Dubois brings the idea of Double Consciousness as a way people think of themselves. Dubois explains that the theory of double consciousness is the way you see yourself in the eyes and pity of others. Douglass describes himself as he begins to plot his escape and says, “No stone wall to hide my purpose. I would have given my poor, tell-tale face for the immovable countenance of an Indian, for it was far from being proof against the daily, searching glances of those with whom I met”. Here Douglass is in a dilemma of how he is going to run-away and successfully start a new life if his skin marks him as a slave. He is thinking through a double consciousness because he is predicting how people will view him once he runs away, because of his dark skin. He is seeing himself through the eyes of a white man who sees him as a run-away because of his “tell-tale face” and all of the “searching” white glances he meets will assume he is a slave or a run-away. He comes to the conclusion of what people view him as since he cannot change the fact he is enslaved and his skin color marks him as such. He cannot hide his skin or his face when he encounters other people, and him being black calls for even more attention to those who seek to find runaway slaves for the reward.
Dubois also brings up the theoretical model of the Veil. The veil is a division between experiences that one cannot understand unless one has experienced it. Meaning a white man cannot what it is like to be a slave until he is a slave himself. Douglass thinking back on his life as a slave says, “For ten to fifteen years I had been dragging a heavy chain, with a huge block attached to it, cumbering my every motion. I had felt myself doomed a drag this chain and this block through life”. The white men who owned slaves were not able to understand the struggles and mistreatment of the slaves because they had never experienced that level of submission. Their ability continues to mistreat someone and still search for them once they run away, shows how they don’t comprehend a slave and how desperate they were in need of freedom. The veil divides the experiences of each man. A slave only longed to be free but in many cases, once free they were not able to integrate into social life because they never learned how to be free. Douglass says, “the difficulty is in, realizing he is in a free state, the slave might reply. A free man cannot understand why the slave master’s shadow is bigger, to the slave”. Once the slave is free he is beginning to cross the veil and see what it is like to be free. He is able to understand both sides because he was once a slave and now a free man, he has experience and knowledge of both sides. The man who is always been free cannot understand the over side of the veil that is enslaved. Therefore, it is natural for them to continue to enslave people and mistreat people who are different from them.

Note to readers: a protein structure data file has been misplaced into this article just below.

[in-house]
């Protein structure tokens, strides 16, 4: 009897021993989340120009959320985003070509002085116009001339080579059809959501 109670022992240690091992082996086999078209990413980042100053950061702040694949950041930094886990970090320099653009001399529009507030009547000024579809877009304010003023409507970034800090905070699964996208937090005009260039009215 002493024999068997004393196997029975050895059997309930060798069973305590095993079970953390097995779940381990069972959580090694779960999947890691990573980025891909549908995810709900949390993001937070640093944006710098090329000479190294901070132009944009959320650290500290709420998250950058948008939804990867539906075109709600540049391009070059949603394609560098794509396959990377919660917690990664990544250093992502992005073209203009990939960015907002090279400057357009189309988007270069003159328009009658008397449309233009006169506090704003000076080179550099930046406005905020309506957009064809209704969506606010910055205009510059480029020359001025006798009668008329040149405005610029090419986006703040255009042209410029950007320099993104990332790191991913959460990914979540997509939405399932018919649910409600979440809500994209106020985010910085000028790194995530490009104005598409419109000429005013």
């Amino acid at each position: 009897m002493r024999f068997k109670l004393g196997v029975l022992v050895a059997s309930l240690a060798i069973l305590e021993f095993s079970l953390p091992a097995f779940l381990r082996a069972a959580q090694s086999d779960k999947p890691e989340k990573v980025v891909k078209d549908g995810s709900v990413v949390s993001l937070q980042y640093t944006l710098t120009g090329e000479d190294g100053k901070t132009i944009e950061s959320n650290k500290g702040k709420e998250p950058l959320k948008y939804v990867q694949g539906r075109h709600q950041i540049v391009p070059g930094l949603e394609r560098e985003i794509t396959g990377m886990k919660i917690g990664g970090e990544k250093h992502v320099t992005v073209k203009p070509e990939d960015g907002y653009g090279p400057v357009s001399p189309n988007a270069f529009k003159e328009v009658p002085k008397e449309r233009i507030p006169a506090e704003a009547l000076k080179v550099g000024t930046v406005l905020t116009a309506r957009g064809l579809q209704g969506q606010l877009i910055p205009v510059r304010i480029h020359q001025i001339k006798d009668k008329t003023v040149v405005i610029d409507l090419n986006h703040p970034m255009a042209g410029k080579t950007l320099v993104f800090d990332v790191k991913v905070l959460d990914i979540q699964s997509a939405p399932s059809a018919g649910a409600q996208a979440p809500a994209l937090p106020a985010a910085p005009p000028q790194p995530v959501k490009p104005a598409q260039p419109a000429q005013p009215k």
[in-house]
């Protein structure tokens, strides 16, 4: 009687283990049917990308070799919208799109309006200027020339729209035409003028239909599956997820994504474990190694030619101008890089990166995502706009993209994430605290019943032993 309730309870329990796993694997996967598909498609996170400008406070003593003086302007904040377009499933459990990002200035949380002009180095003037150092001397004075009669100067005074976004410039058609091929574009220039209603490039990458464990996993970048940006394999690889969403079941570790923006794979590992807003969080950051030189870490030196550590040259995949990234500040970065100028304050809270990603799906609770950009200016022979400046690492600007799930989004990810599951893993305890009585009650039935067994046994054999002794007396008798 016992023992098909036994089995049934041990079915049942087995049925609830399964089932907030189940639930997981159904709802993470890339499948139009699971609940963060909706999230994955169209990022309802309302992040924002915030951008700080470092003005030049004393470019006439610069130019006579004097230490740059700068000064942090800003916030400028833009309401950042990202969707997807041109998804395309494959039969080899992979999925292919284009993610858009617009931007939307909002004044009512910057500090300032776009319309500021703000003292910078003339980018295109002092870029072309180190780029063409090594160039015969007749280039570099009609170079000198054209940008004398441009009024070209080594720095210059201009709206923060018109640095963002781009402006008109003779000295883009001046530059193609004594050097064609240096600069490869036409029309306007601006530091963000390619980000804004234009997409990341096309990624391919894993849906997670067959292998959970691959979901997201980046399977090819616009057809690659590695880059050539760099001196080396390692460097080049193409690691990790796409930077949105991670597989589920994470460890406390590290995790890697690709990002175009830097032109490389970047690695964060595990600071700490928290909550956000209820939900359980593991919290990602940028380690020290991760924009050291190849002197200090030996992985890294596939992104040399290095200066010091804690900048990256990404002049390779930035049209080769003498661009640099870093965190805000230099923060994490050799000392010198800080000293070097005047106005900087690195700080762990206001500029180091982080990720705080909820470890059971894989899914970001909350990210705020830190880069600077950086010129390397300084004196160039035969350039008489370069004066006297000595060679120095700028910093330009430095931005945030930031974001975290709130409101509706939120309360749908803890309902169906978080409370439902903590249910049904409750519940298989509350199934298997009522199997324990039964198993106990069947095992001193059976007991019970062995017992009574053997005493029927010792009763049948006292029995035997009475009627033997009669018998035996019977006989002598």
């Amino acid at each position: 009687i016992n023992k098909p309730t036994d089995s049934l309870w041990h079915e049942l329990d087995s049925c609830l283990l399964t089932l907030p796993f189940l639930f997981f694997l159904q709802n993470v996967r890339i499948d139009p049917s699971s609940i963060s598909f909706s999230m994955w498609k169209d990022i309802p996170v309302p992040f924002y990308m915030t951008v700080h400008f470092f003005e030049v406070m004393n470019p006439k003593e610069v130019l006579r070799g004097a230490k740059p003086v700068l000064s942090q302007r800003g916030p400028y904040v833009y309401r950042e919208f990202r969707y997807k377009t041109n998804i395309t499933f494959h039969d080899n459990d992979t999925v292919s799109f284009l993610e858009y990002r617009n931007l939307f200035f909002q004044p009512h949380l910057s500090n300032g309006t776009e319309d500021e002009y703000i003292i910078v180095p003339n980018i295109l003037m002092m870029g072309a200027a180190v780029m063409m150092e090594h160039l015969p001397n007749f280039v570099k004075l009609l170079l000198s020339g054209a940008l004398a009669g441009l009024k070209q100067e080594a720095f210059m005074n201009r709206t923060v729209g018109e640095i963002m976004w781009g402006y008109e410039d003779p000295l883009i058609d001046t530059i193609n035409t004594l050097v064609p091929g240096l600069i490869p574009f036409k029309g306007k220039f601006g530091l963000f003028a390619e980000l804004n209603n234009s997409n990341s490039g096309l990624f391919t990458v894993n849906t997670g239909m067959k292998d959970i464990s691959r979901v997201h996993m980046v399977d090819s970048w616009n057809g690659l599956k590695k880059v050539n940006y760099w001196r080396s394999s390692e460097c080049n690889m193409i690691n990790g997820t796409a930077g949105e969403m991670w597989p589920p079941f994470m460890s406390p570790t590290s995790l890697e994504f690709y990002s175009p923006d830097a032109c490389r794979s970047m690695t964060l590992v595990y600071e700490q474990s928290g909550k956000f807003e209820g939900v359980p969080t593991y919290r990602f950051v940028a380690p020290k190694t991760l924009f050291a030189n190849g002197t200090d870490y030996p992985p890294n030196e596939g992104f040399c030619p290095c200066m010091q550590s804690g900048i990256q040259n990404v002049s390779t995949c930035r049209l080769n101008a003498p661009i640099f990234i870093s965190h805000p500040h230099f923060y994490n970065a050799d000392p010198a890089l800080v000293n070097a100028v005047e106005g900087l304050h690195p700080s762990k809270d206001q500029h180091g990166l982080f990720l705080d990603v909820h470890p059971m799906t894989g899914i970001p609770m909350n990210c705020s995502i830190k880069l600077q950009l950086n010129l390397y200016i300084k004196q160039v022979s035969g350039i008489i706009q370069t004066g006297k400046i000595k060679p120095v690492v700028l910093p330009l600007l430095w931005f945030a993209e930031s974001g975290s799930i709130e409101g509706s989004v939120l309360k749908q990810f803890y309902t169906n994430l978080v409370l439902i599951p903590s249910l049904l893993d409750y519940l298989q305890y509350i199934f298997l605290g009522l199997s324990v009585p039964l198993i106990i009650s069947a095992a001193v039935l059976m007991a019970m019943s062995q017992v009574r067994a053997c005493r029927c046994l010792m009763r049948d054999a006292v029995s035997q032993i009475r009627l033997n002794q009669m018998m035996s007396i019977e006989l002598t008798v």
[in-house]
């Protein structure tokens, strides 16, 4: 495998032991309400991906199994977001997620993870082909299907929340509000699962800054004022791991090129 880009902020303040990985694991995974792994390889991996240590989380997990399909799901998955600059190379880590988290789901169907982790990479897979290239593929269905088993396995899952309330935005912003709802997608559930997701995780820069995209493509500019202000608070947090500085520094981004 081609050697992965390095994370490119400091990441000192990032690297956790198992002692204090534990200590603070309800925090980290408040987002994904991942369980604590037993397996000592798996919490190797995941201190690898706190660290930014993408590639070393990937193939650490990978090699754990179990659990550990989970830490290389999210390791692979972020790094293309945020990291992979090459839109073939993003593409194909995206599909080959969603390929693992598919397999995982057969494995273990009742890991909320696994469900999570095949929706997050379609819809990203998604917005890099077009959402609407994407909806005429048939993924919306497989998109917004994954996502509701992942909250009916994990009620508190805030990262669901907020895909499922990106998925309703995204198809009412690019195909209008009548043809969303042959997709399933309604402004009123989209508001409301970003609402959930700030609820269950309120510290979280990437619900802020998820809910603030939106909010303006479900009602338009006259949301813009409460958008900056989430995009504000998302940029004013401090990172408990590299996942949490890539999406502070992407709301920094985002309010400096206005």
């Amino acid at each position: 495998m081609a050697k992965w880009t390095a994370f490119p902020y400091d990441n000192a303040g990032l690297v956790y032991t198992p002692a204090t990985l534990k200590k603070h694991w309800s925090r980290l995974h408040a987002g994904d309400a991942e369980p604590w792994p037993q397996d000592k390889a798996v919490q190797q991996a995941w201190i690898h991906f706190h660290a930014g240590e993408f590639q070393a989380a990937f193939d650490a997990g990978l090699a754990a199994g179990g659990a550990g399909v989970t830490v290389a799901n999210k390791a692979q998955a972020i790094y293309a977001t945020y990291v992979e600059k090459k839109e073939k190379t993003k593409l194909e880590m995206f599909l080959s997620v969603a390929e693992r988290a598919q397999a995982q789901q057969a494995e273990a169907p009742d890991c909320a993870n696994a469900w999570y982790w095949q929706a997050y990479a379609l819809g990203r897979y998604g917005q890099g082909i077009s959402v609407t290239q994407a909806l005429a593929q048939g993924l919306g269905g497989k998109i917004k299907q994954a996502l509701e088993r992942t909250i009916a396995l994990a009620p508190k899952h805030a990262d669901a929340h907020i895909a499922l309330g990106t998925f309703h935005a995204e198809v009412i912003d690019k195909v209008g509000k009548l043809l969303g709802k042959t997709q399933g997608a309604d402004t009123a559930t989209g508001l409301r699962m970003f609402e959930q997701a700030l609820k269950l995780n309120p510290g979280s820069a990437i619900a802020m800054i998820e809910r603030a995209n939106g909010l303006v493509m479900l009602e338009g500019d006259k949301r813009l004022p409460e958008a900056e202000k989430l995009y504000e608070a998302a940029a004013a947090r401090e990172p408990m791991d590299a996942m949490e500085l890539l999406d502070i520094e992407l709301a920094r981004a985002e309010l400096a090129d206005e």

Similar to double consciousness there is the idea from Dubois that he calls Second Sight. He says second sight is what people of color are gifted with since they have an idea of how they are portraying themselves onto the world. When Douglass was thinking of how he cannot change the way his skin color and what his skin color represented was the second sight. He knew that his skin was representative of the enslaved people. He could not get rid of that label that was placed upon him, yet he was aware it was there because of his second sight.
Fredrick Douglass’ story is very representative of what happened to slaves at that time. He was born into slavery and was supposed to serve as a slave for life. Though he has a different outcome than many other slaves, he was able to learn the art of writing and mastered public speaking. He as well accomplished and has a unique story to tell the world. In this autobiography, there was remarkable first hand experienced that enforced they thoughts of theoretical ideas from other philosophers. Omi & Winant enforced the ideas of how race and hegemony enforced racial formation and racial dictatorship, leading to racial projects such as slavery. Dubois leads the ideas of double consciousness, the veil, and second sight. These are more personal and internal theories that were seen in the ideas of Douglass as he thinks of escaping. These internal conflicts of Douglass as he tries to find out how he will avoid getting notices as a run-away slave add to the concepts and ideas made by Dubois. Fredrick Douglass’s anecdote is here to give us insight on the life of a slave, the ideas of Omi & Winant and Dubois give depth to the ideas and struggles of Douglass.